9.2.9 Century Therapeutics & Bristol Myers Squibb
9.2.10 Terms of the Collaboration
9.2.11 Fujifilm Cellular Dynamics & Pheno Vista Biosciences
9.2.12 Metrion Biosciences & Bioqube Ventures
9.2.13 Cytovia Therapeutics & Cellectis
9.2.14 Exacis Biotherapeutics & Ccrm
9.2.15 Cynata Therapeutics & Fujifilm Corporation
9.2.16 Bone Therapeutics & Implant Therapeutics
9.2.17 Reprocell & Texcell
9.2.18 Jacobio & Herbecell
9.2.19 Neucyte & Kif1A.Org
9.2.20 Kite & Shoreline Biosciences
9.2.21 Neurophth Therapeutics & Hopstem Biotechnology
9.2.22 Allele Biotech & Cellatoz
9.2.23 Bluerock Therapeutics, Fujifilm Cellular Dynamics & Opsis Therapeutics
9.2.24 Newcells & Takeda
9.2.25 Biocentriq & Kytopen
9.2.26 Fujifilm Cellular Dynamics & Sana Biotechnology
9.2.27 Evotec & Medical Center Hamburg-Eppendorf (Uke)
9.2.28 Neucyte & Seaver Autism Center for Research and Treatment
9.2.29 Cytovia Therapeutics & National Cancer Institute
9.2.30 Mogrify & Mrc Laboratory of Molecular Biology
9.3 Venture Capital Funding and Ipos
9.3.1 Aspen Neuroscience
9.3.2 Axol Biosciences Ltd.
9.3.3 Thyas Co. Ltd.
9.3.5 Cellino Biotech, Inc.
9.3.6 Curi Bio
9.3.8 Evotec Se
9.3.10 Clade Therapeutics
9.3.11 Shoreline Biosciences
9.3.13 Cytovia Therapeutics & Cytolynx
9.3.14 Treefrog Therapeutics
9.3.15 Hebecell Corporation
9.3.16 Neukio Biotherapeutics
9.3.17 Stemson Therapeutics
9.3.18 Vita Therapeutics
9.3.19 Century Therapeutics
9.3.22 Metrion Biosciences
9.3.23 Axol Biosciences
9.3.24 Axol Bioscience
9.3.25 Elevate Bio
9.3.26 Vita Therapeutics
10.1.1 Pluripotency-Associated Transcription Factors and Their Functions
10.1.2 Different Combinations of Factors for Different Cell Sources
10.1.3 Delivery of Reprogramming Factors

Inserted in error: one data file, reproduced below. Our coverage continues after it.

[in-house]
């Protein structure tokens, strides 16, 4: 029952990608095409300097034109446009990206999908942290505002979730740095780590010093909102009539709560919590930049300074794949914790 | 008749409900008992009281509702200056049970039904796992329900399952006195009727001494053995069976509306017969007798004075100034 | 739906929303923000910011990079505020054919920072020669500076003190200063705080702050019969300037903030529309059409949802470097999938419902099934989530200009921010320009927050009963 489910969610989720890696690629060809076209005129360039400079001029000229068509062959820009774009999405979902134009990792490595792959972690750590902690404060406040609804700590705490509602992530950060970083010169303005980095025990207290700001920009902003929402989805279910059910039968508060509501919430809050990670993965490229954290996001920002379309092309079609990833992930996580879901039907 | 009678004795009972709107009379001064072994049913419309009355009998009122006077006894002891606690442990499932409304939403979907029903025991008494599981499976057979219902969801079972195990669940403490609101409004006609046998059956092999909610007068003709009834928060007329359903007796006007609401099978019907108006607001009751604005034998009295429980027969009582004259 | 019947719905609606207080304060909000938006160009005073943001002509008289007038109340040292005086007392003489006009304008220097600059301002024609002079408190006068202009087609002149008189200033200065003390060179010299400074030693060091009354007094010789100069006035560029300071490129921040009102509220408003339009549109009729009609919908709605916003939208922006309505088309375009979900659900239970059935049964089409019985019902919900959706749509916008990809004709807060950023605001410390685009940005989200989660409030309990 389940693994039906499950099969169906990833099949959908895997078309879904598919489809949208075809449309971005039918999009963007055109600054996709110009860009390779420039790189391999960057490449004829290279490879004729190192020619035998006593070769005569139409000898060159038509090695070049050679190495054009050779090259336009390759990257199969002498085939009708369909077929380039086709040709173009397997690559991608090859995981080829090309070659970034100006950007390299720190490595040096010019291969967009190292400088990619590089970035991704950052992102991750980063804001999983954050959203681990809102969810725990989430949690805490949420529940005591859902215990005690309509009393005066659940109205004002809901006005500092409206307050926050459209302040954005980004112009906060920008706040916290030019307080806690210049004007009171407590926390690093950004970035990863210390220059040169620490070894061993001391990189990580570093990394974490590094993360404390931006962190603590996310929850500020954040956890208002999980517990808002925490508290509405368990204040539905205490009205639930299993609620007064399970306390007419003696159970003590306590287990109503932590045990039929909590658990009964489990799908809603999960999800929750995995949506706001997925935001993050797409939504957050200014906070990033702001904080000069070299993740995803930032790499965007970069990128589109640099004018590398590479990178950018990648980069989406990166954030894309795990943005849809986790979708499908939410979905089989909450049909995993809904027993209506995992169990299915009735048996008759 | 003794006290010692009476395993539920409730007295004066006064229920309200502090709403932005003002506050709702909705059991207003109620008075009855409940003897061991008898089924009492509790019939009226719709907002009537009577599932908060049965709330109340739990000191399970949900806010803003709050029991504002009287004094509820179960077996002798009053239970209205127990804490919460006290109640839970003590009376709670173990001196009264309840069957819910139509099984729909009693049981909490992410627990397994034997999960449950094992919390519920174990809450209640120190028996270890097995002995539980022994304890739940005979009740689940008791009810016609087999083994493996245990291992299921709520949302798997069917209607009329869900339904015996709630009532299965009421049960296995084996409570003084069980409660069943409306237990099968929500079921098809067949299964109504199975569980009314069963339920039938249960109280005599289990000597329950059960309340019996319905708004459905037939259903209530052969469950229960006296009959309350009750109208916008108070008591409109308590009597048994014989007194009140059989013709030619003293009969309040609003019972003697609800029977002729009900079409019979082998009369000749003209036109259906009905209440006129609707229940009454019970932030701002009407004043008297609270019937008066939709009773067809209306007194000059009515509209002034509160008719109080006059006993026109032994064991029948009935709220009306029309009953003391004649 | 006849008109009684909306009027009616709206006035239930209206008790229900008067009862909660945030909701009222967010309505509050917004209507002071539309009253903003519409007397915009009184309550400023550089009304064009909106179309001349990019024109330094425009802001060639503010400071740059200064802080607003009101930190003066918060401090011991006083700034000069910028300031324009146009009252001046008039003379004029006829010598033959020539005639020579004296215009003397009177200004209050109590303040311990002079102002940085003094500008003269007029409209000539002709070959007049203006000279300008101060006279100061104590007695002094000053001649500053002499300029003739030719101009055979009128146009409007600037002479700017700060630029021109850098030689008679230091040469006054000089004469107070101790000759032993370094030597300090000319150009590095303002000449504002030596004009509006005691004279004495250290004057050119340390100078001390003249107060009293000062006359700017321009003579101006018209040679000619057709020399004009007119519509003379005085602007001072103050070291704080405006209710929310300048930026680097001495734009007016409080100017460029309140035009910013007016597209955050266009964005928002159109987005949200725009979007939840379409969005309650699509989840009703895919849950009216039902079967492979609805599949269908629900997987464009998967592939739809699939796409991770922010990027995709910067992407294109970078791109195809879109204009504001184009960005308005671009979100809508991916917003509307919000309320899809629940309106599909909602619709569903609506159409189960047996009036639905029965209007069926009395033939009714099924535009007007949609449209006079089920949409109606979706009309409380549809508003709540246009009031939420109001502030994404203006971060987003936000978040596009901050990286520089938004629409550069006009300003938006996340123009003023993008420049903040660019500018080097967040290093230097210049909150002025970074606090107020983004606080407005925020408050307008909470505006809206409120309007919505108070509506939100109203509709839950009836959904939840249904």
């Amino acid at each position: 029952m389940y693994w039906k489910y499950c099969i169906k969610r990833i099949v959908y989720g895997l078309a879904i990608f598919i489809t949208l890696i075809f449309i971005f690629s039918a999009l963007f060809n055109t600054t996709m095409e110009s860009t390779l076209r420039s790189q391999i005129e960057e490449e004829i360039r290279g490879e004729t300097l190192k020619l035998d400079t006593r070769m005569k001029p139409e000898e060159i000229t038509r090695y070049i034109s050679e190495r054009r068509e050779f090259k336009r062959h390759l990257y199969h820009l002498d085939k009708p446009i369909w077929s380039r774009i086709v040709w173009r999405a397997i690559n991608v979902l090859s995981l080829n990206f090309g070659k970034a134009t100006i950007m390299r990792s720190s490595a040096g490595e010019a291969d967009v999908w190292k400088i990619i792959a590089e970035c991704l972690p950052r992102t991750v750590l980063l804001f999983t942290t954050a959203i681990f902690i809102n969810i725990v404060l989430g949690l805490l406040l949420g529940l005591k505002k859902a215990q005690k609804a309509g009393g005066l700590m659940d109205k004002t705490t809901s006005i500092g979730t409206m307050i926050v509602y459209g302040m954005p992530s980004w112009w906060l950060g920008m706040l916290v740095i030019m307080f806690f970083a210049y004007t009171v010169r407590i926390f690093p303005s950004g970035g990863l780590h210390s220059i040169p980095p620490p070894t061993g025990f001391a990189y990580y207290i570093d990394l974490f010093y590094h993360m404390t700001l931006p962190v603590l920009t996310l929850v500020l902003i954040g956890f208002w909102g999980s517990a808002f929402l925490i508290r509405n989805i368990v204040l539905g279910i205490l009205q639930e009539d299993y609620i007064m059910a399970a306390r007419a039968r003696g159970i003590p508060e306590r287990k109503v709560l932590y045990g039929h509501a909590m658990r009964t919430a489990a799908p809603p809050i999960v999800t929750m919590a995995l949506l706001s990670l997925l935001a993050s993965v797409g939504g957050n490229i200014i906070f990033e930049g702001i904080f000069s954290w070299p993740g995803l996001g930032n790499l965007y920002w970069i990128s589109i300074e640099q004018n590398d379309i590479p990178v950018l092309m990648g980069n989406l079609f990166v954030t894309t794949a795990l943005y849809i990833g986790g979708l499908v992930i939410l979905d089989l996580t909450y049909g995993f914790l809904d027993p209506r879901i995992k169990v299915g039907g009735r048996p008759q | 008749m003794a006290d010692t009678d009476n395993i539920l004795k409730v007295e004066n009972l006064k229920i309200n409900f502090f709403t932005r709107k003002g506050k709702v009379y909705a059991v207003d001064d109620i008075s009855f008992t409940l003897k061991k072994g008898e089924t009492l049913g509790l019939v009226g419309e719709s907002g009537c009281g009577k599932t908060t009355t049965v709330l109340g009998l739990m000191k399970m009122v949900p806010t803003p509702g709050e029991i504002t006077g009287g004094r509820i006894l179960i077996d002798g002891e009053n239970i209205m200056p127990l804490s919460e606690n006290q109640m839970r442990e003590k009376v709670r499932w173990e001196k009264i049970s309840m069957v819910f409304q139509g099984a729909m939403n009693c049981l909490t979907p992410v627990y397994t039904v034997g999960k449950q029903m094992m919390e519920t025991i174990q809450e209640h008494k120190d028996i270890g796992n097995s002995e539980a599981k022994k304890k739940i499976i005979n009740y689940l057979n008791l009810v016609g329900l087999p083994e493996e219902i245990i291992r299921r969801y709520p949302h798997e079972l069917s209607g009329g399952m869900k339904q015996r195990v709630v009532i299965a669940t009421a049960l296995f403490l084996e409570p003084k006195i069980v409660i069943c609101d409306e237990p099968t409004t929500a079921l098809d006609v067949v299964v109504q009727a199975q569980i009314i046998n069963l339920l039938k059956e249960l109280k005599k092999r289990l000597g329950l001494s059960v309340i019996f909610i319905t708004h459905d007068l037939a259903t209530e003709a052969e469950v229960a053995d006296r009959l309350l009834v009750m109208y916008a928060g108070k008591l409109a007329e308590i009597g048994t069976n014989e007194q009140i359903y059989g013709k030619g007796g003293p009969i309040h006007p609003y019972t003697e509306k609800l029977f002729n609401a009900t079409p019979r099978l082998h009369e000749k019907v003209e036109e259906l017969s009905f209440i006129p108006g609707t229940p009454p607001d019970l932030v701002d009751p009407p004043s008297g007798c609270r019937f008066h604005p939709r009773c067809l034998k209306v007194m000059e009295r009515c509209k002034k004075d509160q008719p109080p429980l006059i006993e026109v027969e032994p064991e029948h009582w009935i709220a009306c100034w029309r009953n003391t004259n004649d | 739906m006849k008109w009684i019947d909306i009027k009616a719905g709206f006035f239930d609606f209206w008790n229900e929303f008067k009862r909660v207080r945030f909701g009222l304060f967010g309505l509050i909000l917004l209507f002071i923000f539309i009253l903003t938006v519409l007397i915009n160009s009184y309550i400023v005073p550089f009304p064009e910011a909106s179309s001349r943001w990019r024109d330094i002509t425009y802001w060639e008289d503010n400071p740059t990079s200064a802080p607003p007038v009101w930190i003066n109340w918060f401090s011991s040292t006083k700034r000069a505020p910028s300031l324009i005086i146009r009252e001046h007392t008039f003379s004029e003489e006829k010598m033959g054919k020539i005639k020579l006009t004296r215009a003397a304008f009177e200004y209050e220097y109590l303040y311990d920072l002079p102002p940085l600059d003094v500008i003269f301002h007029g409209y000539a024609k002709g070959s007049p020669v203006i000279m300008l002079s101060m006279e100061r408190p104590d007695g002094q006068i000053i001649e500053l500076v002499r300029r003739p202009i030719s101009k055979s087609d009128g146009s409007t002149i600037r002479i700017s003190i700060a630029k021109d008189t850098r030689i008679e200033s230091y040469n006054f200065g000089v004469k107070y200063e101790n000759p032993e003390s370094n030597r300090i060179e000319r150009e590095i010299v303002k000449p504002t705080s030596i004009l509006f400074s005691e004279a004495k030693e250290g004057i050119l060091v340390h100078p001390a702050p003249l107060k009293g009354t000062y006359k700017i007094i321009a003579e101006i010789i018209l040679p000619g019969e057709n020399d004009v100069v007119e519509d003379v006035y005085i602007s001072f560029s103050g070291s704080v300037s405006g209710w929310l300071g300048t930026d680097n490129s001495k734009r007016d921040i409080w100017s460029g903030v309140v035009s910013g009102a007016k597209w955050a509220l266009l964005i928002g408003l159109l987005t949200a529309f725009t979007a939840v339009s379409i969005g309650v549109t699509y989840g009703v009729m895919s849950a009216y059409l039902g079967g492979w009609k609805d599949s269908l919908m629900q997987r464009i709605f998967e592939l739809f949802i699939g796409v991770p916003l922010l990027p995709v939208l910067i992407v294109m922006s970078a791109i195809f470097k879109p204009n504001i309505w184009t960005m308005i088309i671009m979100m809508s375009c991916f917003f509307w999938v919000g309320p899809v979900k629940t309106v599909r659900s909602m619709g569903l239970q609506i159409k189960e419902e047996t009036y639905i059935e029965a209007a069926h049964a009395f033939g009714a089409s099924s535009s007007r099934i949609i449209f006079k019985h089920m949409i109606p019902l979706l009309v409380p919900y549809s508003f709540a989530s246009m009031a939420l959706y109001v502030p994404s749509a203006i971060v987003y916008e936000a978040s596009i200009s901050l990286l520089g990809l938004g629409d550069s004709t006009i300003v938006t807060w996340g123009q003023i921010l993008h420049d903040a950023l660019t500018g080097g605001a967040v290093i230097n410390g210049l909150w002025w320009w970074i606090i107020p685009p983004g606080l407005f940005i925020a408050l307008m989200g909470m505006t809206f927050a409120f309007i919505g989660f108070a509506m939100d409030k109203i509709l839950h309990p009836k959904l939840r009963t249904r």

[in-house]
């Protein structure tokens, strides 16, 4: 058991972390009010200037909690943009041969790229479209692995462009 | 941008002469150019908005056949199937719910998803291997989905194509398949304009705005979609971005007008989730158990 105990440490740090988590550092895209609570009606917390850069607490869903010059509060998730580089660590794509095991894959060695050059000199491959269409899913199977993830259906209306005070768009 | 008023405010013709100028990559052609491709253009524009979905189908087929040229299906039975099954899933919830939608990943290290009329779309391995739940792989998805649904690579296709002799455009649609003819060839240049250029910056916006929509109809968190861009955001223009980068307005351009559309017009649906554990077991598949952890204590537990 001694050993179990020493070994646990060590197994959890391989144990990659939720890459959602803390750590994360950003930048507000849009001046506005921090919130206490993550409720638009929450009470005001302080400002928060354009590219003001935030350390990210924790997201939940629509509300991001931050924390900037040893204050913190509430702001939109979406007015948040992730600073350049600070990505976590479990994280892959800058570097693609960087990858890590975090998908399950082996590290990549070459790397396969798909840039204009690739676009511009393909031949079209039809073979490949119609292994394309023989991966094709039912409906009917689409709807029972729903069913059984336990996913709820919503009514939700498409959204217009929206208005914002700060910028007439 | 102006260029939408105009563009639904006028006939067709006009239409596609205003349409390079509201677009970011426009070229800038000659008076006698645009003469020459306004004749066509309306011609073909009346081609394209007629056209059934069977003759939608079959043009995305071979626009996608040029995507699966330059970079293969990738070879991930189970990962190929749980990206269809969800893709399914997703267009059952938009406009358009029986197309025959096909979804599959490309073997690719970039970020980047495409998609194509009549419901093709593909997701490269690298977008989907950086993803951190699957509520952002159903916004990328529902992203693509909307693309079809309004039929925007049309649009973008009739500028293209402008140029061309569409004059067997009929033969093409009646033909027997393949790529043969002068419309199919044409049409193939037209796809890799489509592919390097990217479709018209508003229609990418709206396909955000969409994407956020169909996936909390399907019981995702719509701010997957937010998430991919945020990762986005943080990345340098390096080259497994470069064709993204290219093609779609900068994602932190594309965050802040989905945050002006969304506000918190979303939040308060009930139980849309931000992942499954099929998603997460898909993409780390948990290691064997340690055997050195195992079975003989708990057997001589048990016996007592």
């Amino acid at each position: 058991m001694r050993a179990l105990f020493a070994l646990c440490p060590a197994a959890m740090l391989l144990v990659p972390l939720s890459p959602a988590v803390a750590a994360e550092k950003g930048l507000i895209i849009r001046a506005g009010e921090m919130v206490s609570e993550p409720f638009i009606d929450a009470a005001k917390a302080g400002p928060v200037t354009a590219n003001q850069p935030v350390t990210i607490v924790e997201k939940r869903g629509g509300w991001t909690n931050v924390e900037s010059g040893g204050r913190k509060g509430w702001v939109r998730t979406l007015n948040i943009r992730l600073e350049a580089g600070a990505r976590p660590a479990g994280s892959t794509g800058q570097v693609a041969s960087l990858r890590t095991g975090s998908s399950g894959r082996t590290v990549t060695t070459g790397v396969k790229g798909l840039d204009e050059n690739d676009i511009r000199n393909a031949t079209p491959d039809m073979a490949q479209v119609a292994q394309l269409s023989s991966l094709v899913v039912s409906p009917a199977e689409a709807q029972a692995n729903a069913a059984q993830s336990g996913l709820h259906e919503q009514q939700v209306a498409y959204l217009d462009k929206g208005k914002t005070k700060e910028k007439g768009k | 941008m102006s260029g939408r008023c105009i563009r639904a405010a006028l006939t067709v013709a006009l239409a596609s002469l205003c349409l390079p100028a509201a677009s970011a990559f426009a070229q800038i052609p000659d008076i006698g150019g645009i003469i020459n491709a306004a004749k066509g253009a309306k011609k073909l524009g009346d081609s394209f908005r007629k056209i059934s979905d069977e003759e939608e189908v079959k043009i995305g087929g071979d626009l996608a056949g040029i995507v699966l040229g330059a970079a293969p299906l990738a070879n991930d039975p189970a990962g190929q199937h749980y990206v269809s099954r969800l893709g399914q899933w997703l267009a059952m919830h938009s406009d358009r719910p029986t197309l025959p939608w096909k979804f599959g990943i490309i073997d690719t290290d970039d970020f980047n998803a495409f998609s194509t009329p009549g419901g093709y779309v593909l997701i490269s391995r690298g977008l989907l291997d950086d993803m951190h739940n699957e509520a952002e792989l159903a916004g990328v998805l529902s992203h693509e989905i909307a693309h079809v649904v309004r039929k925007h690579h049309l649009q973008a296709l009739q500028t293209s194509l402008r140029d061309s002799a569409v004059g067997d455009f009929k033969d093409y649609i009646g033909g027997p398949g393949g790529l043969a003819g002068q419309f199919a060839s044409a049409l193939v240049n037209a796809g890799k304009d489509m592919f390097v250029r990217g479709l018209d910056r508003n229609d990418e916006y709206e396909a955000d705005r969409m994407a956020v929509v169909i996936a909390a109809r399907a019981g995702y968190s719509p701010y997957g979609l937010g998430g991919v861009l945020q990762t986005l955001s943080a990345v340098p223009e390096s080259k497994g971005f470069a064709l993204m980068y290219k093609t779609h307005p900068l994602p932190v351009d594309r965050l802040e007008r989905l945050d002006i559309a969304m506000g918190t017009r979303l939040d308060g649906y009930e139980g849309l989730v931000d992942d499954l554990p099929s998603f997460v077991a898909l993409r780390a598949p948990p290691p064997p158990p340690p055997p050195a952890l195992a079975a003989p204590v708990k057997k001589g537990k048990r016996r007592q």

10.2 Integrating iPSC Delivery Methods
10.2.1 Retroviral Vectors
10.2.2 Lentiviral Vectors
10.2.3 Piggybac (Pb) Transposon
10.3 Non-Integrative Delivery Systems
10.3.1 Adenoviral Vectors
10.3.2 Sendai Viral Vectors
10.3.3 Plasmid Vectors
10.3.5 Orip/Epstein-Barr Nuclear Antigen-1 (Ebna1) Based Episomes
10.4 Comparison of Delivery Methods for Generating iPSCs
10.5 Genome Editing Technologies in iPSC Generation
11.2 Reprogramming Methods Used in iPSC Banking
11.3 Factors Used in Reprogramming in Different Banks
11.4 Workflow in iPSC Banks
11.5 Existing iPSC Banks
11.5.1 California Institute for Regenerative Medicine (Cirm)
188.8.131.52 Cirm iPSC Repository
184.108.40.206 Key Partnerships Supporting Cirm’S iPSC Repository
11.6 Regenerative Medicine Program (Rmp)
11.6.1 Research Grade iPSC Lines for Orphan & Rare Diseases With Rmp
11.6.2 Rmp’S Stem Cell Translation Laboratory (Sctl)
11.7 Center for Ips Cell Research and Application (Cira)
11.8 Fit - Facility for Ips Cell Therapy
11.9 European Bank for Induced Pluripotent Stem Cells (Ebisc)
11.10 Korean Society for Cell Biology (Kscb)
11.11 Human Induced Pluripotent Stem Cell Initiative (Hipsci)
11.12 Riken - Bioresource Research Center (Brc)